The Nilgiri Tahr is a mountain goat. It is easy to identify because of its horns, which curve backward from its head. Its Tamil name is Varaiaadu. It is also known as the Alpine Ibex.
This animal is found only in a small stretch of the southern Western Ghats, mostly in the Nilgiris, which is how it got its most common name. It is an endangered species, and although it is difficult to get exact figures, only around 2500 Tahr are believed to exist in the wild. Actually, that’s good news, because at one time it was on the point of becoming extinct.
The Nilgiri Tahr are sure-footed animals. They can climb the most rocky and steep cliffs. When they are threatened by predators like panthers or by humans, they quickly climb up the mountains and balance themselves on precipices where their attackers cannot reach them.
The Nilgiri Tahr move about in herds, and feed mainly on the shola forests found only in the Western Ghats. They are greyish-brown in colour. Older males have a silvery patch on their backs, making them look as if they’re wearing saddles, and so they’re called saddlebacks.
Hunting and poaching had reduced the numbers of this species alarmingly. Tea planters and others who were interested in conservation took steps to stop the killing of these unique animals early in the 1900s. Now, people are conscious of the need to save these mountain goats.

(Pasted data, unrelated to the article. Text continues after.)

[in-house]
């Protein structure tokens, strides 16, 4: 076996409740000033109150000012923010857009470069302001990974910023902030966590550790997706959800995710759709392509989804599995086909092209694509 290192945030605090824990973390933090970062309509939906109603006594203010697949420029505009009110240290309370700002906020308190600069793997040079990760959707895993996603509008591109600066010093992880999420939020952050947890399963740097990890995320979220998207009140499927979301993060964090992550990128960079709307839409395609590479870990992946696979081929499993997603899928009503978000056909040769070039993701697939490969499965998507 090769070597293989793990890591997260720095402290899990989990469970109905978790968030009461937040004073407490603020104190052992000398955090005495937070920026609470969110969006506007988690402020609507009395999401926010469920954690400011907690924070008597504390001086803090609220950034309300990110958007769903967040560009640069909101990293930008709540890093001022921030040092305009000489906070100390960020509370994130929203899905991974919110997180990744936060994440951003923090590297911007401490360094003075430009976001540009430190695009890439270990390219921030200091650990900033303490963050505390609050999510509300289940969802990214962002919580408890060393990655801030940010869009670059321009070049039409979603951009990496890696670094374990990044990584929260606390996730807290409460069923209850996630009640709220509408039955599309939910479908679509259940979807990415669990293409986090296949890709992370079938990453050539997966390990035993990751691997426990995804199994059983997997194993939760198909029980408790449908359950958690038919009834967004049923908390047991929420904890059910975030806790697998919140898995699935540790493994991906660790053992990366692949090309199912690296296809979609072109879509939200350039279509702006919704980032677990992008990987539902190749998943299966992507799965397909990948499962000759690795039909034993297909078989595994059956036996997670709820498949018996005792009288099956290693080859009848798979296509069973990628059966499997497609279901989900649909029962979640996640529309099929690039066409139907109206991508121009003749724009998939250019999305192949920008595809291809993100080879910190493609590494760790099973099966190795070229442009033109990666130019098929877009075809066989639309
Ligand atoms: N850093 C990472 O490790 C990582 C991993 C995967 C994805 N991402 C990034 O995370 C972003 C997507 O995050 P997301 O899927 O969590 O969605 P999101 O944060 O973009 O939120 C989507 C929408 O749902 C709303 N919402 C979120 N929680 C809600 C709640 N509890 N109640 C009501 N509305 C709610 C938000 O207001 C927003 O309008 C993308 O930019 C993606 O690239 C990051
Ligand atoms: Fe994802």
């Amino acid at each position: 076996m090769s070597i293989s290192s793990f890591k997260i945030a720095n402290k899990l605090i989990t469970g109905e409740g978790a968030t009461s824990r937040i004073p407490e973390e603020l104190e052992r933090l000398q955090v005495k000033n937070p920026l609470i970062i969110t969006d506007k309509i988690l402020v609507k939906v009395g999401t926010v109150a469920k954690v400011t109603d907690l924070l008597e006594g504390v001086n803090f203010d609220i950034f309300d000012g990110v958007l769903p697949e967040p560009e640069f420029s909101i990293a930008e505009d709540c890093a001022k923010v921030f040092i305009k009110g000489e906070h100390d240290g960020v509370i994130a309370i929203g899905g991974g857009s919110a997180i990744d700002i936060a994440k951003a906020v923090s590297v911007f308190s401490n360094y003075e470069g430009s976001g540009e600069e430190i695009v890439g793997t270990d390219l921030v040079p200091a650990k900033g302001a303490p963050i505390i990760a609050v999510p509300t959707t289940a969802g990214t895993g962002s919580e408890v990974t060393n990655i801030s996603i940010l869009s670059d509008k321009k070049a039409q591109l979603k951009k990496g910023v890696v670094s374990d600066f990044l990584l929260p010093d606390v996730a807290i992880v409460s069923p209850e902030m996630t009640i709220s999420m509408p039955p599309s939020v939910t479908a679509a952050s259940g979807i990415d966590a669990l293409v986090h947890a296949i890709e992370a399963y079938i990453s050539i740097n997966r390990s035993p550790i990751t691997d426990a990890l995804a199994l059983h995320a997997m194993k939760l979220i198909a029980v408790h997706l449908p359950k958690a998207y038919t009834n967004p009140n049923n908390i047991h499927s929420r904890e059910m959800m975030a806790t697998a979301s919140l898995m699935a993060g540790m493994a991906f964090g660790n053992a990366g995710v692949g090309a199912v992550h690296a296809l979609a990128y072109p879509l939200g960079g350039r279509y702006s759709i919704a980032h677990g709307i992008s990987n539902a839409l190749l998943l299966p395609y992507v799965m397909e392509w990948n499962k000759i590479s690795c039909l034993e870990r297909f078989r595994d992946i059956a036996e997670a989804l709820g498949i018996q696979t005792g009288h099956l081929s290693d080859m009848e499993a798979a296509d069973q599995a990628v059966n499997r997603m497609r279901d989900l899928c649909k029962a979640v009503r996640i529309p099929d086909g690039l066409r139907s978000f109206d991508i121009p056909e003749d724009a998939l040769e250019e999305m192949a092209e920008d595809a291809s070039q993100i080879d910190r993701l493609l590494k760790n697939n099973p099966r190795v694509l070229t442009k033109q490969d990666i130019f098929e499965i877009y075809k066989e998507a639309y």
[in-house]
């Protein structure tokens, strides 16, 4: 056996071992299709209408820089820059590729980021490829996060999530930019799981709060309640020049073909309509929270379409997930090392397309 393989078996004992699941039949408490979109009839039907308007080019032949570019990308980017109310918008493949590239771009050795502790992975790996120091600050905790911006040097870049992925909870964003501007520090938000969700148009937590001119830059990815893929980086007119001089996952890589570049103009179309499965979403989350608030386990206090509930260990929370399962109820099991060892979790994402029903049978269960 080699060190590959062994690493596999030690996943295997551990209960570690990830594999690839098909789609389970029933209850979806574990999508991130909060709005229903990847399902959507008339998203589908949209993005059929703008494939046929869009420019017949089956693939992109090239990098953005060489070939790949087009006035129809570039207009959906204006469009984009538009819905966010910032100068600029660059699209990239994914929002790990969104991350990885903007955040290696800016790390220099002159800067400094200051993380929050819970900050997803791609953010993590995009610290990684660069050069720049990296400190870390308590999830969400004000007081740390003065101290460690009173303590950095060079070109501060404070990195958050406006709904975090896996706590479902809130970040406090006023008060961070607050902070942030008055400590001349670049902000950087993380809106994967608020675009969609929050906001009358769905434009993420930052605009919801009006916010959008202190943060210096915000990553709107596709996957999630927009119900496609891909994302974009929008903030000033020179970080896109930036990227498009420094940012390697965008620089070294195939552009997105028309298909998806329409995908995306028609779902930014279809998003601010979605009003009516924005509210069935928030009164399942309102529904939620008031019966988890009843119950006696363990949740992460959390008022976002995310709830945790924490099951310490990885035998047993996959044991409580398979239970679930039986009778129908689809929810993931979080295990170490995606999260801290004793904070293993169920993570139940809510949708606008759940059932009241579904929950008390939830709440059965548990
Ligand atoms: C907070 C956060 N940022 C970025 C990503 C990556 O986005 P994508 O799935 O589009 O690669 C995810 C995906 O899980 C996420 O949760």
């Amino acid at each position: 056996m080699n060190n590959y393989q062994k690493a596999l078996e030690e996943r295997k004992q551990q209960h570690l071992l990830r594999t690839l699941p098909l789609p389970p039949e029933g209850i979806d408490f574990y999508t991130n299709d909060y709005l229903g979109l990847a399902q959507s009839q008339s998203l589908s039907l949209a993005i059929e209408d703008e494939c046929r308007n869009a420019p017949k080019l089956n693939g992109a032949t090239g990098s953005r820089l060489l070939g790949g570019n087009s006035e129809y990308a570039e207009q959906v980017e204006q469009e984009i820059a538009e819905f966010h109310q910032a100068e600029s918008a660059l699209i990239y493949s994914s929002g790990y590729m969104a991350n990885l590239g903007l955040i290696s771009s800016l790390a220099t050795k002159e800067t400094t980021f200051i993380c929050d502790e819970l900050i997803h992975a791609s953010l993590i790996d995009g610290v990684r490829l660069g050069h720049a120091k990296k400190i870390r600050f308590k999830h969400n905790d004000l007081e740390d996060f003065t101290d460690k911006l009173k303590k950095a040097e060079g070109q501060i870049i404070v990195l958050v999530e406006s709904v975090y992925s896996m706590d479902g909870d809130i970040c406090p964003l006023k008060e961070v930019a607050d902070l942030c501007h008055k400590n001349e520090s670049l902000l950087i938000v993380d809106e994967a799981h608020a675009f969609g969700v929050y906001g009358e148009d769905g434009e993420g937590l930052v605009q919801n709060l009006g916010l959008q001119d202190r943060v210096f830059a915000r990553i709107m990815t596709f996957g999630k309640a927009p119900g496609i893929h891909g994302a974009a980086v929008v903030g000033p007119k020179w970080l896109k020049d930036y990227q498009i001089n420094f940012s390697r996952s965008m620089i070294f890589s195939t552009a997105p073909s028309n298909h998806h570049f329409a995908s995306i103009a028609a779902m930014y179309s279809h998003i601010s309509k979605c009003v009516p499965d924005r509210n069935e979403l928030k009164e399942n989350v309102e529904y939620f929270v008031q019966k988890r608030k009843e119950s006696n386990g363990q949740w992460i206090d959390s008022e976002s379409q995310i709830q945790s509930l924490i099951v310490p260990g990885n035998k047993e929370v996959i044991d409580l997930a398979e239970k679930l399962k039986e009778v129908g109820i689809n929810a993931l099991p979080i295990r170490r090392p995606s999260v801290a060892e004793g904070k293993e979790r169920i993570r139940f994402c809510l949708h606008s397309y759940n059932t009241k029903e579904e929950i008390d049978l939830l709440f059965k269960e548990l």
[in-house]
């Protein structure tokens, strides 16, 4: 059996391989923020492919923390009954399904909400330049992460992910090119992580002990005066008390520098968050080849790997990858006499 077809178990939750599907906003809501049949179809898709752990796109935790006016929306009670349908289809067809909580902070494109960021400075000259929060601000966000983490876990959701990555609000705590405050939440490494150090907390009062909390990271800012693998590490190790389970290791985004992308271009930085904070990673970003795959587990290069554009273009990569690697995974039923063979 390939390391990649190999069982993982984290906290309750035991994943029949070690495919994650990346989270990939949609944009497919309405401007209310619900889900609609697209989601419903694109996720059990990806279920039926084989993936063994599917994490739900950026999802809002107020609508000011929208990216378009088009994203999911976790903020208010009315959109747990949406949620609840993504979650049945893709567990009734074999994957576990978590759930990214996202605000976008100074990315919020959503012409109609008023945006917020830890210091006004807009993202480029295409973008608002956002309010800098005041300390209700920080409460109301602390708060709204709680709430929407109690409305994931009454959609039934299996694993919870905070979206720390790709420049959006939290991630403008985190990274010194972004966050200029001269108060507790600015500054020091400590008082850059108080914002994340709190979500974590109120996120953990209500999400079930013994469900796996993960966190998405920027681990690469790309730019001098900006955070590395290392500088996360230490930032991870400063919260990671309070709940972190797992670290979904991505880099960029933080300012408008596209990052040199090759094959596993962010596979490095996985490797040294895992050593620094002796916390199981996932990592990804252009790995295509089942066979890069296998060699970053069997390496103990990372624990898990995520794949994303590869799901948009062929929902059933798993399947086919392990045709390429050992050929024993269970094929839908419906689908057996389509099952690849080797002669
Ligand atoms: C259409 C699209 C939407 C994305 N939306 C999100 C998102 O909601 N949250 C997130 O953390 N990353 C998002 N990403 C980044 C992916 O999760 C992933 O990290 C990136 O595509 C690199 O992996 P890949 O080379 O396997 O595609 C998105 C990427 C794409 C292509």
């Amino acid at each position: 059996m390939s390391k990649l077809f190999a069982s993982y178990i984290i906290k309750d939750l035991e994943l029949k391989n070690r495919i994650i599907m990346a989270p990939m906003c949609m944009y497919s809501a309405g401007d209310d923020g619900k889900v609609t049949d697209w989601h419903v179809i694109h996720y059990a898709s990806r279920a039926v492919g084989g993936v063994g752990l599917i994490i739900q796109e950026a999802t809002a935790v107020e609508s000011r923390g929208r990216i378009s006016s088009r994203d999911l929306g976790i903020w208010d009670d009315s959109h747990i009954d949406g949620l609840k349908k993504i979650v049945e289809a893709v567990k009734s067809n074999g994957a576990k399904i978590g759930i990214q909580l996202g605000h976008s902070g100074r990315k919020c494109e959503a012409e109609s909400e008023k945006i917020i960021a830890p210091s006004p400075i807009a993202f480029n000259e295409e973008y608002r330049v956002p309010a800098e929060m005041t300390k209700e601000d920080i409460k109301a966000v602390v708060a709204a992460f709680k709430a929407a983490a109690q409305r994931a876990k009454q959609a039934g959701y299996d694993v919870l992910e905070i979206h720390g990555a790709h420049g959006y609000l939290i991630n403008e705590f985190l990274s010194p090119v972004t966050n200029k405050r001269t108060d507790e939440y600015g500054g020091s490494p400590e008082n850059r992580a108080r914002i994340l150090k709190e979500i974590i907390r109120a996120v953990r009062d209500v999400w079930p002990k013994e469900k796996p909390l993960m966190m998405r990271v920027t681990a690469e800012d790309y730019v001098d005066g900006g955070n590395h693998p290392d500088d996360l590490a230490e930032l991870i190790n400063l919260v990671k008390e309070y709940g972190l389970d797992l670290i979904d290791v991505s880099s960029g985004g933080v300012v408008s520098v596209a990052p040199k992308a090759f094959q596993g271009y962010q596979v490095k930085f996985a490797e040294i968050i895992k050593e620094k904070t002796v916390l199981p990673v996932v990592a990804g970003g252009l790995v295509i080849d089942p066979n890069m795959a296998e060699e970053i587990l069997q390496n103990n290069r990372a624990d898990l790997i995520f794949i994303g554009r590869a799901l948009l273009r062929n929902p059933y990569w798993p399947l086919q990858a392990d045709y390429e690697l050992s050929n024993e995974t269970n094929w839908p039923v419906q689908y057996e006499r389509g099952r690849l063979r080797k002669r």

The Nilgiri Thar is the emblem of Munnar, a town known for tea plantations and scenic beauty. The nearby Eravikulam National Park has herds of Nilgiri Tahr. They’re usually shy and hard to spot, but in the Rajamalai area, for some reason, the Tahr allow people to get close and even stroke them.
She no longer collects garbage from roadside bins and dumps but works in an apartment complex. Earlier, people would cover their noses and hurry away when they saw garbage collectors, but now they get more respect.
Other cities in India and even other countries are impressed, and have sent representatives to see how things are being done. In fact, Suman has addressed the International Labour Conference at Geneva, and delegates from 185 countries listened to her experiences with full attention. What a proud moment for Suman, and for India too!